Mexico has a stellar reputation for their town-like resorts that have everything from A to Z on site. It’s the towns surrounding the resorts that offer us incredible color and the pure culture of Mexico. Mexico is ranked seventh in the world for UNESCO World Heritage Sites, of which there are only 34 in total. So maybe getting off the beaten path isn’t such a bad idea, there is a little something for everyone. If you lean towards the aesthete, oenophile (wine tasting), gourmand, beach bum or history buff, we have a suggested site for each of you, and some of you may enjoy all five. Ready, set, go!
5. Aesthete, Guadalajara
Historic architecture meets the arts and modern design in this colorful city. In the Lafayette district, we suggest staying at either Hotel Demetria or Casa Fayette, because they are both within minutes of galleries, bars, eateries and design shops.
• The Travesi Cuatro, established in 2003, displays a compilation of both Latin American and European works of art. Owners Silvia Ortiz and Ines Lopez-Quesada opened a new location at Casa Franco. It’s in a 1929 building designed by architect, Luis Barragan
• Paramo Galeria exhibits the works of new artists
• Curro y Poncho offers great architecture and diverse art and is home to studios for Gonzalo Lebrija, Joe Davila, and Eduardo Sarabia
• The Instituto Cultural Cabanas displays the work of Eduardo Sarabia and murals by Jose Clemente Orozco
• Ceramica Suro is owned and curated by Jose Nor Suro, and he works to create limited-edition ceramics with artists
4. Oenophile, San Miguel de Allende
Belmond Casa de Sierra Nevada or Rosewood San Miguel de Allende are two excellent hotels to establish a home base for your daily mini trips to restaurants, markets, and charming boutiques.
• The winery tour kicks off at Cuna de Tierra where you’ll ride on a wagon to view the vineyards, followed by a trip to the barrel room to learn how this wine differs from all others worldwide. The Dolores Hidalgo region is home to Mexico’s best Nebbiolo, Syrah and Cabernet Sauvignon.
• Bodega Dos Buhos
• Binicola Toyan
• A horseback ride through 450-year-old chapels, hacienda ruins, villages and awesome views of both the Golden Corridor of San Miguel De Allende and the Guanajuato Sierra
3. Gourmand, Mexico City
Here we go, foodies! This capital city offers everything from taco stands to luxury dining.
• At the Four Seasons Hotel Mexico City, you’ll be steeped in luxury,
• At Condesa DF find contemporary, trendy design
• At Downtown Mexico, treat yourself to a friendly rooftop bar.
• To start eating, head off and call on the street vendors and be sure to try the elotes, corn on the cob, drenched in Mexican crema, spices and cotija cheese.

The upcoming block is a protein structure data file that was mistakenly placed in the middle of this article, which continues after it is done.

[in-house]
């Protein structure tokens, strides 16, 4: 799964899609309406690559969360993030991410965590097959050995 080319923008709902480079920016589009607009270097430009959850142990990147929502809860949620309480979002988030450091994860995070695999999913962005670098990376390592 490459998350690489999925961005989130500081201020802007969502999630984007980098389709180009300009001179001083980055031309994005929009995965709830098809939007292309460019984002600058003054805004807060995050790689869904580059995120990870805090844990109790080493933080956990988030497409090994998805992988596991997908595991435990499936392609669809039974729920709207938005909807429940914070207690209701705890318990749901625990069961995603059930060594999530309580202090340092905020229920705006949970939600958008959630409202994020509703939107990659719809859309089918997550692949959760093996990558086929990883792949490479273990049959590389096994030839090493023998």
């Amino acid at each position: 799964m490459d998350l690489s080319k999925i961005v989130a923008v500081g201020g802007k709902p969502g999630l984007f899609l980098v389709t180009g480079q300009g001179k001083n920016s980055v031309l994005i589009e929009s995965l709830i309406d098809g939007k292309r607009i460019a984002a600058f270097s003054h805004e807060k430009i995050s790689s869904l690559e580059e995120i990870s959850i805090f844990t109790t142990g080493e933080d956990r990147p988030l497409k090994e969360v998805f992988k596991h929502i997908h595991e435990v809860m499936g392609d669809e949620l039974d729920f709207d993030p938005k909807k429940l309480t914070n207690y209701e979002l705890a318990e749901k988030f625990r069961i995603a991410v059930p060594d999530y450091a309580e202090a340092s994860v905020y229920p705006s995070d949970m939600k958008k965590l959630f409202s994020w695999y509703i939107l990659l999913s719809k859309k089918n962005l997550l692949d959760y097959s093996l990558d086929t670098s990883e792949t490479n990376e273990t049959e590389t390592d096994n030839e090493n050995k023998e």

• Visit the home of Chefs Jorge and Beto and learn some new recipes for tamales and chalupas, but save room for
• Dessert at Temporal. Chef Diego Perez Turner custom makes chocolate and mezcal, the marriage of two Mexican classics
2. Beach Bum, Isla Holbox
Neighbor to Cancun, but a lot tamer, the entire island is only 26 miles long and under two miles wide. Expect to find lots of hammocks and relaxation here and leave the tourists in Cancun.
• If you prefer something a bit rowdier, then Cancun is your answer. Since the roads and sidewalks are made of sand, you can forget about your shoes and enjoy the feel of sand ‘tween your toes.
• The Yum Balam, an ecological reserve is home to flamingos and pelicans and since the waters here are protected, the largest fish in the world, a whale shark might sail by.
• And you can snorkel with all the fish.
• Check into either Las Nubes or Casa Sandra Boutique Hotel for your rest.
• Casa Sandra offers a breakfast of fresh fruit, hibiscus-lemon tea, and banana bread. Grab some ceviche for lunch at Las Panchas and show up at Lobster Pizza for dinner.
1. Historian, Merida
A great place for the history buff, this is a colonial city, on top of the older Mayan city of Tho and the area is filled with rich hacienda owner homes from the past. Both cars and horses will work on these narrow cobblestone streets.
• The Museo Regional Antropologia inside Palacio Canton is the best place to learn all about Merida history and Mayan culture
• Museo de la Cancion Yucateca will be filled with the history of music
• El Gran Museo del Mundo Maya houses relics that date back to Mexico’s beginning
• Palacio de Gobierno displays beautiful murals of the Spanish takeover of the Mayans
• Barrio de Santiago is the location of a 17th-century church, Iglesia de Santiago Apostol
• For a stroll known as the Champs-Elysees of Merida, you can see historical colonial mansions on Paseo de Montejo
• Casa Lecanda is a charming seven-room boutique hotel with gorgeous Spanish tiles and European architecture if you’re looking for a place to stay
• Casa Azul is another option that is nearby Paseo de Montejo